Posted by Kevin on May 13, 2014.
Privacy International has been attempting to get blood from a stone; otherwise known as getting information out of Her Majesty’s Revenue and Customs. It has wanted to know if Gamma International is being investigated for potential breach of UK export controls.
Gamma International, you may recall, is the company behind the FinFisher surveillance malware. FinFisher is used by repressive regimes to spy on political activists — and it is a stain on Britain’s collective conscience that it provides the software that can lead to imprisonment and torture.
More than 2 years ago, HMRC told PI that it had no power to provide information about its investigations to PI or any other third-party. PI did not accept this, and went to court to force HMRC’s hand. HMRC rapidly retraced its steps, saying instead that it chose not to disclose that information, and doesn’t need to.
Whether it must or not is an important issue in itself. If an investigation is under way but HMRC decides not to prosecute, that decision can be challenged via a judicial review. And we can be pretty certain that PI would do so. But if nobody knows whether there has been an investigation, there can be no judicial review on a failure to prosecute.
The law is a strange and dusty thing, and arguments are tied up in intricate semantic analyses. But to the ANAL layman, HMRC’s argument for non-disclosure was simply ridiculous.
In written argument submitted after the oral hearing Mr Peretz [appearing for HMRC] made the following point about confidence:
“HMRC accept in principle, by analogy with the reasoning set out by Sales J in Ingenious Media, that the maintenance of public confidence in the system of export control assists their ability, under CEMA as applied by article 41 of the ECO, to investigate allegations of potential infringements of export control rules: if such confidence were undermined, such investigations could be hindered, for example because public co-operation was withheld from HMRC. As a result, disclosure that assists in maintaining such public confidence is capable of falling within article 43(2)(a) of the ECO or section 18(2)(a) of the CRCA.
However, as HMRC have maintained consistently in evidence to the Public Accounts Committee, effective tax collection depends on individuals and businesses believing that information that HMRC hold in connection with their functions will be appropriately protected. The same point applies in relation to export control. So a particular disclosure that increased confidence in the system of export control but, in HMRC’s assessment in the circumstances of the case, had the wider and more serious impact of undermining confidence that HMRC would keep sensitive information confidential, would not – overall – benefit HMRC’s ability to investigate alleged infringements of any matter for which they are responsible: such a disclosure would not, therefore, fall within section 18(2)(a) of the CRCA or article 43(2)(a) of the ECO. As canvassed in oral argument, a number of other factors may also be relevant to that assessment, in any particular case”.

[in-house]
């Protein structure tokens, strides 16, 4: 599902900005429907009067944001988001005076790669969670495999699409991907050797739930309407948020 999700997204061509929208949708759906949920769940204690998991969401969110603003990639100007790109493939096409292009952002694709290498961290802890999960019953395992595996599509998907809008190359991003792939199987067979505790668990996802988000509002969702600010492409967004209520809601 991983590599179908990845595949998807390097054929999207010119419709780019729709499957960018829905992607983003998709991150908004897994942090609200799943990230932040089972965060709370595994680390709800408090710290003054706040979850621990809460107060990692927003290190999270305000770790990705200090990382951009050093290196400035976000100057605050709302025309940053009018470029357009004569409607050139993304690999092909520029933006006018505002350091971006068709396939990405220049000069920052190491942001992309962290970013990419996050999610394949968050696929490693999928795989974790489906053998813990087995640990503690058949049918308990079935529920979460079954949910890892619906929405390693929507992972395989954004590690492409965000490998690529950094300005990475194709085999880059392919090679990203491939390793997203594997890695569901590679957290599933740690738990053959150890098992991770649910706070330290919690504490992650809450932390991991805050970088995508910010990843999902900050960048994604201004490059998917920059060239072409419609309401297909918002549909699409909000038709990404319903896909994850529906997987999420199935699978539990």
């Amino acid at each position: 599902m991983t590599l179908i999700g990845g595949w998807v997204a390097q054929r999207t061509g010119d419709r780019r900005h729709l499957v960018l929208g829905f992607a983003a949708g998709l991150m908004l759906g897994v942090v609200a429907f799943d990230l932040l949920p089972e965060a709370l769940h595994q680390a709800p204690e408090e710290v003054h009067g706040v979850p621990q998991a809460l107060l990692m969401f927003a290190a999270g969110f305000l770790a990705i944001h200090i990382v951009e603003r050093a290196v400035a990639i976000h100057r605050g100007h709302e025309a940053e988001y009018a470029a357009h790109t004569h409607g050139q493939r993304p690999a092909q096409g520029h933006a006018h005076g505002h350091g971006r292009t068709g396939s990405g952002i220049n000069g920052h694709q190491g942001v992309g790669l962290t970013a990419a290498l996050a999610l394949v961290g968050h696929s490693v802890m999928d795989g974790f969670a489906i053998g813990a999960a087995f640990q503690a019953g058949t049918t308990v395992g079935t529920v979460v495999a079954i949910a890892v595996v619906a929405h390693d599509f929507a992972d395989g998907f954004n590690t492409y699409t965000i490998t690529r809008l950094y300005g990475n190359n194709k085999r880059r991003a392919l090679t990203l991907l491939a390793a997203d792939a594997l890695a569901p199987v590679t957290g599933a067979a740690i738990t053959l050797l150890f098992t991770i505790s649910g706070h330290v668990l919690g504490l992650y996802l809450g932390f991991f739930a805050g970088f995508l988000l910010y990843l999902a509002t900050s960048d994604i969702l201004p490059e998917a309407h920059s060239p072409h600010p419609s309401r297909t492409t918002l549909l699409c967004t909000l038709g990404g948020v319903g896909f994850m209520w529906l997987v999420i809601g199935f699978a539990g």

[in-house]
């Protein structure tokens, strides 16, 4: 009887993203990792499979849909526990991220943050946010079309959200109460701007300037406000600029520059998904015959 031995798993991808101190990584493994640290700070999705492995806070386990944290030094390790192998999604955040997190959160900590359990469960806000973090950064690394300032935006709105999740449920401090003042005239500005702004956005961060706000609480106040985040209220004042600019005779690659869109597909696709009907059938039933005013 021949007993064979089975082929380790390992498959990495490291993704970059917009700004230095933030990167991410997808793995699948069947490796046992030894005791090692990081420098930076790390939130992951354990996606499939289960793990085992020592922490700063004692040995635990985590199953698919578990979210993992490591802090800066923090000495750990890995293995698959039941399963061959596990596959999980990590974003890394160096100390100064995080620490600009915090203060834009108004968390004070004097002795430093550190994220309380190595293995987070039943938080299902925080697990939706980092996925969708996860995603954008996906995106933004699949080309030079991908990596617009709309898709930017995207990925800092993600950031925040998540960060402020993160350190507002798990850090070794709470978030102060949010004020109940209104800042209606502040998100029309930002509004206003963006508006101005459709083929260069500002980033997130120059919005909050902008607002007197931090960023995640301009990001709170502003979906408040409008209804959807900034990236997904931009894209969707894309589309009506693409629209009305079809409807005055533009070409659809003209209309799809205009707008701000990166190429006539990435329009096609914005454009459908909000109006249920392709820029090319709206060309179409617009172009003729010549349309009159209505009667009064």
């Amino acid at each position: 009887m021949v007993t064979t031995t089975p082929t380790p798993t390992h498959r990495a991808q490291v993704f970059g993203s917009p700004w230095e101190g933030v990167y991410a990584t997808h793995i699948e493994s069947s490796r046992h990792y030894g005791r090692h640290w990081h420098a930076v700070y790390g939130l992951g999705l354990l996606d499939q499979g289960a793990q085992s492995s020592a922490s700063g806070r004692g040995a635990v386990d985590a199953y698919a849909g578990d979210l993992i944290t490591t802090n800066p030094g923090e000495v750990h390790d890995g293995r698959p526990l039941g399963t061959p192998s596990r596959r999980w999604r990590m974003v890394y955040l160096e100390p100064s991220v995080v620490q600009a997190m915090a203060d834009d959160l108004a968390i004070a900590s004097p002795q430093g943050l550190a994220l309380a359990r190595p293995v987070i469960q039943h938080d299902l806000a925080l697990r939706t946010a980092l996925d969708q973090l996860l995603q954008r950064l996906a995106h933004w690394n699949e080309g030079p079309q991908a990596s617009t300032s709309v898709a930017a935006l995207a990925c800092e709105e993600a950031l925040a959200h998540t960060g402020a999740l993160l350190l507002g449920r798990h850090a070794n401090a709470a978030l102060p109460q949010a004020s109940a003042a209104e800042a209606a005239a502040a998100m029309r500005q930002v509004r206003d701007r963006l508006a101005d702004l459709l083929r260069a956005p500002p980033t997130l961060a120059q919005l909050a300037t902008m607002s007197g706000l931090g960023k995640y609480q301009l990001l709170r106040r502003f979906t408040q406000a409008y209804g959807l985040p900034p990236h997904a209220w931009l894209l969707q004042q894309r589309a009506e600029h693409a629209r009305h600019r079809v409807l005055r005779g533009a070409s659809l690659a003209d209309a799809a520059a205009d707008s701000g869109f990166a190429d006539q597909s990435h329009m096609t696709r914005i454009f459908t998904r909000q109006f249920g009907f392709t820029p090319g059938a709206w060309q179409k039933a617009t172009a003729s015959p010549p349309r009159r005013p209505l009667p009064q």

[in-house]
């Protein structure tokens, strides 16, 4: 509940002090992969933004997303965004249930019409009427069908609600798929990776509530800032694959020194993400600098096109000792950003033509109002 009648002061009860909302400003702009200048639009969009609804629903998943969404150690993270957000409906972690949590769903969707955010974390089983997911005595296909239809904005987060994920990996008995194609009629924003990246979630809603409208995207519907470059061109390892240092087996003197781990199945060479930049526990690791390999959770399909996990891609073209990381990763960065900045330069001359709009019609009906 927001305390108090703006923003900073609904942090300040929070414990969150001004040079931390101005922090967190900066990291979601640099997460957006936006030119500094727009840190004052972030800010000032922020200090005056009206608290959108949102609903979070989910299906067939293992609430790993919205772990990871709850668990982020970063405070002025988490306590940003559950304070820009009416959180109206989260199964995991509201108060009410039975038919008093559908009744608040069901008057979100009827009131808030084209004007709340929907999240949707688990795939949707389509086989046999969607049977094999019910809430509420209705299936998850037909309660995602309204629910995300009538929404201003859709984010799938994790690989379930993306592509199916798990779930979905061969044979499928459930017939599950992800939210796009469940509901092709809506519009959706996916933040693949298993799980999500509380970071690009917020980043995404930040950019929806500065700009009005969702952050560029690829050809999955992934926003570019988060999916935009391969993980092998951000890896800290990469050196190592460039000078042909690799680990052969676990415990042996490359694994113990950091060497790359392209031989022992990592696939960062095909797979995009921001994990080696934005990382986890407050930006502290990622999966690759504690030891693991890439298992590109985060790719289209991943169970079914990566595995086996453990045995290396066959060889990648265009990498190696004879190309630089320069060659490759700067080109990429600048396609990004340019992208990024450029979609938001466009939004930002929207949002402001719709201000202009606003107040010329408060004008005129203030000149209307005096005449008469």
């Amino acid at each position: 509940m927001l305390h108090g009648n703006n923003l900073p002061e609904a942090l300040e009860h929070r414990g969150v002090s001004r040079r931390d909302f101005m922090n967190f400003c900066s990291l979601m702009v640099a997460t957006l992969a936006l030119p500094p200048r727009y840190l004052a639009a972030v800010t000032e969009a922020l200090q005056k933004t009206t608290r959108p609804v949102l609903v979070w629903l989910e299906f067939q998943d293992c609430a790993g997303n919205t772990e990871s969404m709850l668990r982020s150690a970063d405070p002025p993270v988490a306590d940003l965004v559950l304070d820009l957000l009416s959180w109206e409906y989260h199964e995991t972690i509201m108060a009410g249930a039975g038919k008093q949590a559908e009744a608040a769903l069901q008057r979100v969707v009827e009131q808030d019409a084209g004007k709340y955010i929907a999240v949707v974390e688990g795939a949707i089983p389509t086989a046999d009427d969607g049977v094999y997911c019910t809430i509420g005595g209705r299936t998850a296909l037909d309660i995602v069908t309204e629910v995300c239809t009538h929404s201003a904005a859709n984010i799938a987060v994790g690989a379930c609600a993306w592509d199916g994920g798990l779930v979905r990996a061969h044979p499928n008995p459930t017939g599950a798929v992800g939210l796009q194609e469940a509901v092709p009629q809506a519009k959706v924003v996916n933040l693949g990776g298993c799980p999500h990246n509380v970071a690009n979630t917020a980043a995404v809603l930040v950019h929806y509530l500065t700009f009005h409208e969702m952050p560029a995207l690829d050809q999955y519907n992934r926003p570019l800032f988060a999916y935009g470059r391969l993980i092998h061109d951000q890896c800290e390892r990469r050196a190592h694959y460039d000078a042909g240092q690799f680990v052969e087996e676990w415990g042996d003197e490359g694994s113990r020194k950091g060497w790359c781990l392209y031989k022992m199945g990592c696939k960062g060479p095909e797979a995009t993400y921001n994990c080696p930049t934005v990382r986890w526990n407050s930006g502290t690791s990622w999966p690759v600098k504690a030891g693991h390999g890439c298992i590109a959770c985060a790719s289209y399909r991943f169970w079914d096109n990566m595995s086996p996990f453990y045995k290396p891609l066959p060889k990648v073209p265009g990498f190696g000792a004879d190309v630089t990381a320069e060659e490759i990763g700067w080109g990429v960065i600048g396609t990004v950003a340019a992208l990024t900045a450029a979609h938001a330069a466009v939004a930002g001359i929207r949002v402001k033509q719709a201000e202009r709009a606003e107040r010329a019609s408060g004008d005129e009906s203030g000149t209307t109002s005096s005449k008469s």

The judge didn’t buy it. “If HMRC’s submission here is that because it can argue that it is permissible always or invariably to withhold information in the tax arena that the same can be applied, mutatis mutandis, to the export control arena, then I disagree.”
HMRC’s position is, of course, further undermined if not totally destroyed by its current plans to sell off our tax data in exactly the same way that the NHS is planning to sell our health data.
But there is one other exchange of views that to my mind perfectly summarizes HMRC. The judge noted that it has no formal protocol to help it to decide how to handle different requests for information. HMRC responded that if the judge were to ‘invite’ it to develop such a protocol, it would be considered; but the judge could do no more than invite it to do so. The judge replied that HMRC was wrong and that he did indeed have the authority to instruct HMRC — but at this time he would not.
The impression we get is that of a government agency so steeped in bureaucratic secrecy and so arrogant over its own power that it believes that it, and not the law, governs how it operates.
It is wrong. “For all of the above reasons this application for judicial review succeeds. The Decision of the Defendant is quashed and it is remitted to the Defendant to be re-taken.”
We may now learn whether Gamma International has been investigated for breach of the UK’s export controls; and whether it is being or is likely to be prosecuted. If the answer to either of that is negative, we can further expect Privacy International to ask the courts to examine the reason.Submitted in: News, News_legal, News_privacy |